# Rules of LOGIC Gates

*Rules of LOGIC Gates:*## Seven Basic Logic Gates

Digital electronics relies on the actions of just seven types of logic gates, called AND, OR, NAND (Not AND), NOR (Not OR), XOR (Exclusive OR) XNOR (Exclusive NOR) and NOT.

Because, in binary logic there are only two states, 1 and 0 or ‘on and off,’ NOT in the world of binary logic therefore means ‘the opposite of’. If something is not 1 it must be 0, if it is not on, it must be off. So NAND (not AND) simply means that a NAND gate performs the opposite function to an AND gate.

A logic gate is a small transistor circuit, basically a type of amplifier, which is implemented in different forms within an integrated circuit. Each type of gate has one or more (most often two) inputs and one output.

The principle of operation is that the circuit operates on just two voltage levels, called logic 0 and logic 1. When either of these voltage levels is applied to the inputs, the output of the gate responds by assuming a 1 or a 0 level, depending on the particular logic of the gate. The logic rules for each type of gate can be described in different ways, by a written description of the action, by a truth table, or by a Boolean algebra statement.

Boolean statements use letters from the beginning of the alphabet, such as A, B, C etc. to indicate inputs, and letters from the second half of the alphabet, very commonly X or Y and sometimes Q or P to label an output. The letters have no meaning in themselves, other than just to label the various points in the circuit. The letters are then linked by a symbol indicating the logical action of the gate.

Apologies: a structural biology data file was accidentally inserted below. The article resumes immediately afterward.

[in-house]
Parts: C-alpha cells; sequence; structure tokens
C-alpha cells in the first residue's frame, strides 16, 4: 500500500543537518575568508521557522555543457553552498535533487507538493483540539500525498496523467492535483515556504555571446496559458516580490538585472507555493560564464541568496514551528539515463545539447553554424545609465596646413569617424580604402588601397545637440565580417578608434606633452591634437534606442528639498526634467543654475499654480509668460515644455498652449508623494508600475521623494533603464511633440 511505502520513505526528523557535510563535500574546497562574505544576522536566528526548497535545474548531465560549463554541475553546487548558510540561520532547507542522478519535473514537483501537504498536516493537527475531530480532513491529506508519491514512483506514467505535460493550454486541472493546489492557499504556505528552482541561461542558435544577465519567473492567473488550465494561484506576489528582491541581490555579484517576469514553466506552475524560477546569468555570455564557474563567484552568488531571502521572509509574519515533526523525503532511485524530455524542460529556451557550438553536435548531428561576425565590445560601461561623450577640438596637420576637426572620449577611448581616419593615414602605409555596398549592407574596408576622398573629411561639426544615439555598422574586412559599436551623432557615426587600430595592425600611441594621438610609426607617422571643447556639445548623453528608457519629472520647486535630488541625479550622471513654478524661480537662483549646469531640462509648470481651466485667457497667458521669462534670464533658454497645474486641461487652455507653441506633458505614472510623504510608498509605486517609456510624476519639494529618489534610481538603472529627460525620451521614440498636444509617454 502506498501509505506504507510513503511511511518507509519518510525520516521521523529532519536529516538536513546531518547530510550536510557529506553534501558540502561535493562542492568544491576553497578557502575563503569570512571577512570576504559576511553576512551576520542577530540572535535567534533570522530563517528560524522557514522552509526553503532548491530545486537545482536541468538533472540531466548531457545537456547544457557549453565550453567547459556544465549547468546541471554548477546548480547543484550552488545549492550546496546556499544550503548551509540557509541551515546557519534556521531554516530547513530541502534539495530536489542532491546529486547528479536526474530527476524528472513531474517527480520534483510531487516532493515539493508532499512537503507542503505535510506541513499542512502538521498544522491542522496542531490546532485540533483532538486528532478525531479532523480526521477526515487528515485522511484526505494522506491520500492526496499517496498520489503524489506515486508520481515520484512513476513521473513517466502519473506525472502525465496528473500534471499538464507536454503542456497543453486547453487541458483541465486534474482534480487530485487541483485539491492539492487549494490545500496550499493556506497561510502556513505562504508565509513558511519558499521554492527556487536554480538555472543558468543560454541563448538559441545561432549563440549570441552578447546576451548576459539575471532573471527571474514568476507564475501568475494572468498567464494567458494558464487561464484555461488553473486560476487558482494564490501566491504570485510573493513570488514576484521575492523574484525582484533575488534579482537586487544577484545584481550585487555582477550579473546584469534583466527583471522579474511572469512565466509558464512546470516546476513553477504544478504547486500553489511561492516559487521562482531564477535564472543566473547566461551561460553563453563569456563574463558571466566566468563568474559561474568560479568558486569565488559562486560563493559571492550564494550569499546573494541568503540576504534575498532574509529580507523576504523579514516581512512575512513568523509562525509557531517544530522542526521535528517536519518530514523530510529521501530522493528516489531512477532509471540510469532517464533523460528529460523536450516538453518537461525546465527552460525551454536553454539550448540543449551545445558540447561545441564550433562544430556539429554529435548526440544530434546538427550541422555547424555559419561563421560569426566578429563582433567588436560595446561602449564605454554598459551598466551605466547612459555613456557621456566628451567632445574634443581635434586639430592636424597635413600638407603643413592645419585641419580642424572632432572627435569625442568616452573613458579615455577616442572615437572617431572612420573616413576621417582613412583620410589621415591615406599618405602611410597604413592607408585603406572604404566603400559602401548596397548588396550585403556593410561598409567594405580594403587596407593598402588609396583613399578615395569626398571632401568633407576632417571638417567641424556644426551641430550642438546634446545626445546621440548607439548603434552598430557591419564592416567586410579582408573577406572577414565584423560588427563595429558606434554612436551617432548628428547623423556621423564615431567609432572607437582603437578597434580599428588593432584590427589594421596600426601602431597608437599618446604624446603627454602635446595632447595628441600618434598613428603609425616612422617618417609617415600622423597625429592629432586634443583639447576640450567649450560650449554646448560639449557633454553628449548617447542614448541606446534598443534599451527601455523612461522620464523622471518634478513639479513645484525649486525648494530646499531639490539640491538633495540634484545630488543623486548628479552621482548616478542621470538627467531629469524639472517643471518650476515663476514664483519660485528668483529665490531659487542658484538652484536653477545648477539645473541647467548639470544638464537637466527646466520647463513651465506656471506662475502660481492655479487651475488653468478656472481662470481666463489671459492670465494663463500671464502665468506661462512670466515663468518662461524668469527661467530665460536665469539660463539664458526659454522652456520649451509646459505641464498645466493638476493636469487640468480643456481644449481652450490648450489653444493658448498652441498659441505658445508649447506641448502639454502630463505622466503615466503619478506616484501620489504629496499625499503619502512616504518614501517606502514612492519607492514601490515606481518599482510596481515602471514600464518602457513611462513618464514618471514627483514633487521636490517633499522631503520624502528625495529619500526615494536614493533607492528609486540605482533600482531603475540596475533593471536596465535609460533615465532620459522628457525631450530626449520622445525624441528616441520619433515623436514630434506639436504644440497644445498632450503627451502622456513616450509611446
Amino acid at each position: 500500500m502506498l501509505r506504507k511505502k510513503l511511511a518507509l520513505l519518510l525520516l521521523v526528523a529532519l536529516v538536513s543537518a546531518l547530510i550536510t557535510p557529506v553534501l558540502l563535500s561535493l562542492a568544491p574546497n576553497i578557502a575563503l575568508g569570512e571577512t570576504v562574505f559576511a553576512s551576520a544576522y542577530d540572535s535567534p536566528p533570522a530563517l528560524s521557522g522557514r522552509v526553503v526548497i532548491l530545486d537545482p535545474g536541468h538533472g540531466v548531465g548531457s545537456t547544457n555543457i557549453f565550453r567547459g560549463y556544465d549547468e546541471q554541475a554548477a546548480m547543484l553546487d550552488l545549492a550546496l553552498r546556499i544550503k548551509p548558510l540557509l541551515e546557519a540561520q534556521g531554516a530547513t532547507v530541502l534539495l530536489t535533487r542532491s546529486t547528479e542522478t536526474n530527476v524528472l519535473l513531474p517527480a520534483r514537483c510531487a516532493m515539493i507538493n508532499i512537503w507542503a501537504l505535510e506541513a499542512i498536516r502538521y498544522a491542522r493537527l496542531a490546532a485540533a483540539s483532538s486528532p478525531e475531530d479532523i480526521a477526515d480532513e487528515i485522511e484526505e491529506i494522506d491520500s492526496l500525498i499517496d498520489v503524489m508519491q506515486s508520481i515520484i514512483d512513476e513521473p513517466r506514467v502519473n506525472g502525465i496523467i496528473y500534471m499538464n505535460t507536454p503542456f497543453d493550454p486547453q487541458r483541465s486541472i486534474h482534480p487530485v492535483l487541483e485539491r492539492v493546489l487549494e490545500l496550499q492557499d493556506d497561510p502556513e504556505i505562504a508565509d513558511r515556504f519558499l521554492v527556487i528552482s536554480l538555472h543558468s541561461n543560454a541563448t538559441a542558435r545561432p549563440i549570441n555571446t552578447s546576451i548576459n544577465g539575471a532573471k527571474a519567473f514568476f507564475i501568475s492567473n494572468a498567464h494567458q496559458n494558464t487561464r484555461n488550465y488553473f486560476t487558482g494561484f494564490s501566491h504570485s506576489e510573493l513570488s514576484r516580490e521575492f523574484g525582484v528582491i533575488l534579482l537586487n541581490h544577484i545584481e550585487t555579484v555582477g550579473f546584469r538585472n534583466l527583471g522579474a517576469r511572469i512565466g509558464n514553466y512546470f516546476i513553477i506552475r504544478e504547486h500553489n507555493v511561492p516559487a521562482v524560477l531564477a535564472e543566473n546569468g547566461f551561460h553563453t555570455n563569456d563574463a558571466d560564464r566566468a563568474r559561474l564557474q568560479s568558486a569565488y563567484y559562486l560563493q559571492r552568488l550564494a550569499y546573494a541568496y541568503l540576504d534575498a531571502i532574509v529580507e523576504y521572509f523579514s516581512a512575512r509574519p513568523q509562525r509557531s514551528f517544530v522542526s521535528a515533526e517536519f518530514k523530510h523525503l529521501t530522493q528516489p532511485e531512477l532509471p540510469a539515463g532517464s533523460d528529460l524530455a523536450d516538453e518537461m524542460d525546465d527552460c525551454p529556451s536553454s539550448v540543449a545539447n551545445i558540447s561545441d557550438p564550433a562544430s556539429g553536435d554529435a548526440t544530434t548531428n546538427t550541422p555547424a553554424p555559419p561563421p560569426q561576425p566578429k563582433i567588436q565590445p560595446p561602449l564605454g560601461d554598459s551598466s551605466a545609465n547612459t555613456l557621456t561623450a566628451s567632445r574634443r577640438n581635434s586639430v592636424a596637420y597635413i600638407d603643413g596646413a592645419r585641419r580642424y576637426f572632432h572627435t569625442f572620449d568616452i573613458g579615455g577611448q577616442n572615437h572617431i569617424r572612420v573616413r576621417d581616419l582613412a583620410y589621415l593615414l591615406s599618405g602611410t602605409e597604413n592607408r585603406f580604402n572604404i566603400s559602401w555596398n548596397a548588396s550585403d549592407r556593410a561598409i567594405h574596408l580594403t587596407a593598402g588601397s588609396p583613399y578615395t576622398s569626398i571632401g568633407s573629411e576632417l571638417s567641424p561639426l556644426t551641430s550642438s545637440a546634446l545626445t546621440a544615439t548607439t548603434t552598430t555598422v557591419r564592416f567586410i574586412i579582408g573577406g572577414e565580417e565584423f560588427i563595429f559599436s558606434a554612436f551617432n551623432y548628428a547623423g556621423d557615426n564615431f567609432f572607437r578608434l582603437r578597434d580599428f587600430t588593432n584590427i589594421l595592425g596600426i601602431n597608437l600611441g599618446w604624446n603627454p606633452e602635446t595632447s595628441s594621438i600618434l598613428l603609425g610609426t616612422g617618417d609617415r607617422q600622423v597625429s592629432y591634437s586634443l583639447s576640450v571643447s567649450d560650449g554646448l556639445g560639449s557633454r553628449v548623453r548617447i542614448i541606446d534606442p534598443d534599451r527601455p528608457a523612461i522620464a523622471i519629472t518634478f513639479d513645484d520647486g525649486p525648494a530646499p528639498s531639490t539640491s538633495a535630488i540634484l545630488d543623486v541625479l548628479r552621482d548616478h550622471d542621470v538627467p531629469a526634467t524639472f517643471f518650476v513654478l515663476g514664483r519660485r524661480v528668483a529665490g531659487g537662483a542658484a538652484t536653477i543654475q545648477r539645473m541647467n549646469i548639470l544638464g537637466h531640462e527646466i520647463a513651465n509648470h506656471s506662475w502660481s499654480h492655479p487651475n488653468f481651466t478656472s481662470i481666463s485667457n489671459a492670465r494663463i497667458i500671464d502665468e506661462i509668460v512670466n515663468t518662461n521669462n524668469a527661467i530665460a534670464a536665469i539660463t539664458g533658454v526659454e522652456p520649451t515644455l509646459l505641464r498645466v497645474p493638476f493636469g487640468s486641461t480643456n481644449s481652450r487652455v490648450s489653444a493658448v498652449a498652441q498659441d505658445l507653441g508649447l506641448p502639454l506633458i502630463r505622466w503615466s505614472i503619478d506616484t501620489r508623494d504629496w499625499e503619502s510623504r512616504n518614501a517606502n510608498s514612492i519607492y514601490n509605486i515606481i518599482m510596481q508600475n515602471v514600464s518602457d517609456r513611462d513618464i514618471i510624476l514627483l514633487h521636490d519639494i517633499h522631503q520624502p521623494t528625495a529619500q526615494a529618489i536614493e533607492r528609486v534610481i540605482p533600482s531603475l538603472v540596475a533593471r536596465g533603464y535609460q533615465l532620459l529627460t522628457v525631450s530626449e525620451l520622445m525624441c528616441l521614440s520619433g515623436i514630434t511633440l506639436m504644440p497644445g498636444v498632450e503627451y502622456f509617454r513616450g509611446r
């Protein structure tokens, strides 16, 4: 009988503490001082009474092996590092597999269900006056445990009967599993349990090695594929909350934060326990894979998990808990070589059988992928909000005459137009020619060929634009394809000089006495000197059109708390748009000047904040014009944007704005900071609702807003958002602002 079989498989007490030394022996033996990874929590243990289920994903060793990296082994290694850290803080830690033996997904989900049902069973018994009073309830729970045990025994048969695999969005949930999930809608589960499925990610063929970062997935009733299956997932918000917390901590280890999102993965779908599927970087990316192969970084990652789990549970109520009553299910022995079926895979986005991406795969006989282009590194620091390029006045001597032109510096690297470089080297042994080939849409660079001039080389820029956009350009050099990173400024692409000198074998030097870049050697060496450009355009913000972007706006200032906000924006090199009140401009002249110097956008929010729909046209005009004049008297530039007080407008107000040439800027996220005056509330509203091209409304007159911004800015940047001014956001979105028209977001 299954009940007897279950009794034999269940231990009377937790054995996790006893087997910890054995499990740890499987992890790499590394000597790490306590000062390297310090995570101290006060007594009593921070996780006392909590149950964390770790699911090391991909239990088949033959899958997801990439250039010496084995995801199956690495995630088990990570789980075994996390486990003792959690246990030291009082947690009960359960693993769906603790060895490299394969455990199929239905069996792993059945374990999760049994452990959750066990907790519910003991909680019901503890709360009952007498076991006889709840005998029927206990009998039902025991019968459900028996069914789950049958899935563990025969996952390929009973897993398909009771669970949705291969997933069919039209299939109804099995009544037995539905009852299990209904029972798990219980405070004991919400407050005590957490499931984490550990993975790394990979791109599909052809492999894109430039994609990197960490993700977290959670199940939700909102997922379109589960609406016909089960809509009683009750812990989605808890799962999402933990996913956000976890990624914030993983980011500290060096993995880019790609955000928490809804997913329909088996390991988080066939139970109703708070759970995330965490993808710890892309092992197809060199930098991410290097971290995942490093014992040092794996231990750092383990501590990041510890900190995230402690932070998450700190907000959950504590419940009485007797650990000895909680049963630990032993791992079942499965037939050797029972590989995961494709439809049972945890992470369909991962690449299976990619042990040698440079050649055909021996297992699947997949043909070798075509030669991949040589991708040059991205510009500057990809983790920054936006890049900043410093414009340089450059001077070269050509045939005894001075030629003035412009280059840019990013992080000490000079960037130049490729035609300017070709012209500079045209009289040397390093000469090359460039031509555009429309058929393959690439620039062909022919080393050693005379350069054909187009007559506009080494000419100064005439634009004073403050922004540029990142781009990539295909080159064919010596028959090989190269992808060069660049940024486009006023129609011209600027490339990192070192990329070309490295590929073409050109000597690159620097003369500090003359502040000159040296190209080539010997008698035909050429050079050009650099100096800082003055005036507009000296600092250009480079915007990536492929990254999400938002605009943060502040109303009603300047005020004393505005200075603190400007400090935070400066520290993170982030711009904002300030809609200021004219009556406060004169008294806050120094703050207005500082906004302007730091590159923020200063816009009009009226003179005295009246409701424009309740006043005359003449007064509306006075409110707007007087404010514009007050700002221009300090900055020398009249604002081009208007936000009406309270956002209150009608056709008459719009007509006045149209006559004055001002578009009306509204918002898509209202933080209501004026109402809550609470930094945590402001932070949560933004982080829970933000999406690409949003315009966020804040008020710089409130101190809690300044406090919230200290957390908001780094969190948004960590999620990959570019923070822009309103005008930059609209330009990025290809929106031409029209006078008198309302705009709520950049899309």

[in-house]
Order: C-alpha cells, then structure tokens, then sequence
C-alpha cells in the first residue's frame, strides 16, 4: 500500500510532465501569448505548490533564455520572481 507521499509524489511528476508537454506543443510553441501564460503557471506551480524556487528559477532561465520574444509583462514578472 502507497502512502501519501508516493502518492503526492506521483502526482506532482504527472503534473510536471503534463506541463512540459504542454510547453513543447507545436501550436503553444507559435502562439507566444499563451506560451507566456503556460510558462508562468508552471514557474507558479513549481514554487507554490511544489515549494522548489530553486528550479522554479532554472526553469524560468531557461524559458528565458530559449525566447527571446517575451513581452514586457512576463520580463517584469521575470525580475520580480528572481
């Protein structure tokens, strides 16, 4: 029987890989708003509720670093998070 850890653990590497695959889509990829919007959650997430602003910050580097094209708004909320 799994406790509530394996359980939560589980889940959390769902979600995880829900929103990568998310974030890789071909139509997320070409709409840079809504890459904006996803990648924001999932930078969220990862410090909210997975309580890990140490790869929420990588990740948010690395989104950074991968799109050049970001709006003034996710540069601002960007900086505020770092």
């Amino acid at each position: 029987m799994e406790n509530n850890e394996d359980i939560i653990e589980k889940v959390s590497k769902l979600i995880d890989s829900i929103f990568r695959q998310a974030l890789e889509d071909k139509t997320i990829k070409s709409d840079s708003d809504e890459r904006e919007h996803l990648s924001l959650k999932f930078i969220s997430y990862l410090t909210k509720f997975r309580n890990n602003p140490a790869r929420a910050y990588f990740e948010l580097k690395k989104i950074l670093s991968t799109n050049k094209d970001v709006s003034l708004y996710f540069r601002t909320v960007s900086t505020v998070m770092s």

The • symbol indicates AND although in many cases the • may be omitted. (A•B may also be written as AB or A.B)

+ indicates OR

⊕ indicates XOR (Exclusive OR)

Although the symbols • and + are the same as those used in normal algebra to indicate product (multiplication) and sum (addition) respectively, in binary logic the + symbol does not exactly correspond to sum. In digital logic 1 + (OR) 1 = 1, but the binary sum of 1 + 1 = 10

_{2}, therefore in digital logic + must always be considered as OR.
Three further types of logic gate give an output that is an inverted version of the three basic gate functions listed above, and these are indicated by a bar drawn above a statement using the AND, OR, or XOR symbols to indicate NAND, NOR and XNOR.

A•B means A AND B but A•B means A NAND B

## For example:

An AND gate gives an output of logic 1 when input A AND input B are at logic 1, but a NAND gate would give a logic 0 output for the same input conditions. Also where the AND gate gives a logic zero for a particular input combination, the NAND gate would give a logic 1. The ‘N’ in the gate’s name, or the bar above the Boolean expression therefore indicates that the output logic is ‘inverted’. In digital logic NAND is ‘NOT’ AND, or the opposite of AND. Similarly NOR is ‘NOT’ OR, and XNOR is ‘NOT’ XOR.

The final gate type, the NOT gate or inverter is a single input gate that has an output having the opposite logic state, or the inverse of the input.

Table 2.1.1 shows each of the seven basic logic gates, which may be illustrated by either the traditional "Distinctive Shape" ANSI symbol or the newer rectangular IEC symbol, and a written description of its logic function compared with its Boolean equation.

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